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The Financial Express

Keeping Halda river off-limit to pillagers

Published: May 13, 2020 21:32:41 | Updated: May 16, 2020 21:02:59


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For years Halda river has been making news for all the wrong reasons. Illegal fishing and collection of eggs during the spawning season along with increasing pollution of the river's water by industrial effluence threaten the country's only natural breeding water body of carp variety fish. With the passage of time, stopping unwanted interferences into and disturbances of the natural breeding ground during the spawning season between April and June have proved a daunting challenge. All because of people's lack of awareness of the environment as also the greed of a section of them. This year should have been different because of the countrywide lockdown and closure of factories and industries. Undisturbed, mother carps and even the rare dolphin species found there were supposed to come there swimming in greater numbers. That is not to be, because the isolation period has presented before the illegal fish catchers an opportunity to fish the mother carps. Even the administration's raids, according to a report carried in this newspaper on Tuesday, have failed to deter them.

So crafty are these fish thieves that they look for opportune moments such as nighttime heavy rains -no matter if accompanied with thunderstorm -- to get into the evil business. In fact on such a night, a group of 30 catchers fled the scene leaving behind 500 metres of net when the local administration conducted a raid. Every year, the authorities officially announce the peak collection time -usually a couple of days -when seasoned egg collectors can collect eggs under an approved system. These eggs meet the demand for carp hatchlings of the entire country. But the illegal catchers kill mother fish bringing an end to millions of potential broods. They are enemies of not only fish but also of the environment and by extension the nation.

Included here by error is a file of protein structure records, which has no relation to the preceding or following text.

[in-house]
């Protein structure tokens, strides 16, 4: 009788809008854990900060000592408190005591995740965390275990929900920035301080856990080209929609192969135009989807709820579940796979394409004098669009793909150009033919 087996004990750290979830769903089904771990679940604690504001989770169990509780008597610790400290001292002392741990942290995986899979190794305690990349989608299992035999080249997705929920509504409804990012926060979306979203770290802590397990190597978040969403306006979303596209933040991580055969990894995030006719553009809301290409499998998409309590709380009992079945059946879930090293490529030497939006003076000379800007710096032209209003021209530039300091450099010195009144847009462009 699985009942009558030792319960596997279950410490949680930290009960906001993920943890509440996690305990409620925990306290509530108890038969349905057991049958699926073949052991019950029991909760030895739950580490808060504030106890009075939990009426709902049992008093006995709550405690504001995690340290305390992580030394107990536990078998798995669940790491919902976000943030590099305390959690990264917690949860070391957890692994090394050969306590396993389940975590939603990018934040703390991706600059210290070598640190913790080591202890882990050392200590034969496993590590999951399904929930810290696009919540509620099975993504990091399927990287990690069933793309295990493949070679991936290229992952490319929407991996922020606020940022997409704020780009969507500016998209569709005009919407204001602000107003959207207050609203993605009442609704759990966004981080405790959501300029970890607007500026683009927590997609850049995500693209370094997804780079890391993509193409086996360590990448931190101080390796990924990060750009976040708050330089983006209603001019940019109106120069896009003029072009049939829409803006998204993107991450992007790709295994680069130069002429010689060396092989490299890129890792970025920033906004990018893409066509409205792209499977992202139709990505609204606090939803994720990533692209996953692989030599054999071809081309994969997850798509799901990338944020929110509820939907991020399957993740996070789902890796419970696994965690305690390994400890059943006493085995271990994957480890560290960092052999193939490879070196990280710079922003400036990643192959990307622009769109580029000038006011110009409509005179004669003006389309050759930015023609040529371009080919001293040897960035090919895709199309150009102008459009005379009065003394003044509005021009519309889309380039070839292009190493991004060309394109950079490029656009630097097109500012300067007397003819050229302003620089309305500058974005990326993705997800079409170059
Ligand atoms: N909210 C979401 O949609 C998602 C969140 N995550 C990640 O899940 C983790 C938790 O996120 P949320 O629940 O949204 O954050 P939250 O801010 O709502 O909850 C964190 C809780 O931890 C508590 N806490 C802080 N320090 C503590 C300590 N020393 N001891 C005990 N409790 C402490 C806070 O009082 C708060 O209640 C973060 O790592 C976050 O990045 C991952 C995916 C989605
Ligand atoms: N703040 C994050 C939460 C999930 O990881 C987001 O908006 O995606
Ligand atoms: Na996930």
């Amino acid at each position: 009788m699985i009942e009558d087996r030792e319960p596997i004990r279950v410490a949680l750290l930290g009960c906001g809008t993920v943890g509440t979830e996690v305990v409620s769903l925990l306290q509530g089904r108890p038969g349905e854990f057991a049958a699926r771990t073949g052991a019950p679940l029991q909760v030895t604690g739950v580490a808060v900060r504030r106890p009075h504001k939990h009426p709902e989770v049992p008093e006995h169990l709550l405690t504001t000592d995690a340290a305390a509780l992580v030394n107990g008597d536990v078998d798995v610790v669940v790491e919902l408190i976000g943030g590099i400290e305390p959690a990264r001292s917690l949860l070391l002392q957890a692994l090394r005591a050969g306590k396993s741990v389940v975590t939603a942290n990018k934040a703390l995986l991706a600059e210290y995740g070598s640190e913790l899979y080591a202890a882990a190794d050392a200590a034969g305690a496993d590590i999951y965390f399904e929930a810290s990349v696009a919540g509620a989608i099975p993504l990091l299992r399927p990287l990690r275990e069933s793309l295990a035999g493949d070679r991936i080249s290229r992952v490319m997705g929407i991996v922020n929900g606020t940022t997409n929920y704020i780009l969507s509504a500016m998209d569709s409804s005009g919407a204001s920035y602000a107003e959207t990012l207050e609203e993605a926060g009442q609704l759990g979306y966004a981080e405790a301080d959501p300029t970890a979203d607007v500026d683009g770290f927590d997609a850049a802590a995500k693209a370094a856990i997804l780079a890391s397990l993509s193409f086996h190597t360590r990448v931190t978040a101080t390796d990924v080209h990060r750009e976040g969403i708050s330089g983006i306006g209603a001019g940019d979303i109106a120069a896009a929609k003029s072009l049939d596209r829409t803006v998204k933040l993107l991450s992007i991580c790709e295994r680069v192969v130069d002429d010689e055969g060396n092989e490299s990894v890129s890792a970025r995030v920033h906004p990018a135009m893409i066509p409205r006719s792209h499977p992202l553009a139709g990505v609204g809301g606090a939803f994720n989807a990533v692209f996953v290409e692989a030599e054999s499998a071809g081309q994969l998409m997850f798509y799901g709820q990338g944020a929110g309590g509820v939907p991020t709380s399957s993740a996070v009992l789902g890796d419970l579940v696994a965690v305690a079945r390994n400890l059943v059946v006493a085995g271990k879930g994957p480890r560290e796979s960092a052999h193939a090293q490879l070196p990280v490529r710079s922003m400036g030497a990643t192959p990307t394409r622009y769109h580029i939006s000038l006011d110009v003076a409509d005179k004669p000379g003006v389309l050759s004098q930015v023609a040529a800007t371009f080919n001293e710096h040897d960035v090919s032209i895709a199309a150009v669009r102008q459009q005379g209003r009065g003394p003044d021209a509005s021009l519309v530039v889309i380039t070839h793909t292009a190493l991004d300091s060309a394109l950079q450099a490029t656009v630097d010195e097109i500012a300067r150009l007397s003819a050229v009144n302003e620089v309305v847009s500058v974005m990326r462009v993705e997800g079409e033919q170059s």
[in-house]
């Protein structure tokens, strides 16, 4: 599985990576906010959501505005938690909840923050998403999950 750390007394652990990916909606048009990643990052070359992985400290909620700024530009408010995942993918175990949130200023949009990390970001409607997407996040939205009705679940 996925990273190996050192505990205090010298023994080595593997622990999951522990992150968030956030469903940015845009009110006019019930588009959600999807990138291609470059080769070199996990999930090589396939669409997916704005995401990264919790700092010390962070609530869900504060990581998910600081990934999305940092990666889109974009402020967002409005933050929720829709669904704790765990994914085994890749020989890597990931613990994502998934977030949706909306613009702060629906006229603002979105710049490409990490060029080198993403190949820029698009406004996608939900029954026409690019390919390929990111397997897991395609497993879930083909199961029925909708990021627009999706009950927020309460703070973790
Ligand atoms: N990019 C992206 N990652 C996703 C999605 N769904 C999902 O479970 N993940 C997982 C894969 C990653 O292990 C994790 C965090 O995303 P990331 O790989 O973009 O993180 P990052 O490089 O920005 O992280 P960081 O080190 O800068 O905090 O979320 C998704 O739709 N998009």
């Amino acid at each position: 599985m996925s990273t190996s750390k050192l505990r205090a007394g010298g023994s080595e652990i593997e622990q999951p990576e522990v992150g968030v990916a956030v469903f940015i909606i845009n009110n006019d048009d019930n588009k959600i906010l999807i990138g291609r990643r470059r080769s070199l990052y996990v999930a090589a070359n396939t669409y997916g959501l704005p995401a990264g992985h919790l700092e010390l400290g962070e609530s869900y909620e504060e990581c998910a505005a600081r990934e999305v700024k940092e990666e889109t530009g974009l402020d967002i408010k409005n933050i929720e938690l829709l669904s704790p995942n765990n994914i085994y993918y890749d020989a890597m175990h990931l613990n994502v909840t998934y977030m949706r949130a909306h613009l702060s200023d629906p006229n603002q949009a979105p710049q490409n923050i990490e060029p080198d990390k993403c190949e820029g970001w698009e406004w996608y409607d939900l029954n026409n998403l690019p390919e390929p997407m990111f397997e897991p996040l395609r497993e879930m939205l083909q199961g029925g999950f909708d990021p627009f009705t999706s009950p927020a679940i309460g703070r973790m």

These illegal fish catchers also pose a threat to the rare type of doiphins found there. The nets they set in the Halda river enmesh the sprightly dolphins and the brutes feel no compunction for killing those. Taking cognizance of a writ petition filed by a Supreme Court lawyer, the High Court on Tuesday issued a directive for protection of the dophins there. The HC also gave 72-hour time to inform what measures the authorities have taken to save the dolphins. This directive will prove highly crucial because without closer vigilance, these highly intelligent sea or river animals cannot be saved. And effective vigilance is key to keeping the fish thieves at bay.

At a time when the environment has recorded some discernible improvement, the Halda river should have proved to be safe sanctuary for the breeding fish. Swarms of mother fish would have deposited their eggs this time to ensure that the river recovered the lost ground over the years for rapacious exploitation of its precious resources. Worldwide shutdown of factories, industries, transports and confinement of people to homes have given a breathing space for recuperation of Nature's sources. The Halda should be allowed the respite for its recuperation as well. It should be left alone in the future in the greater interest of the nation.

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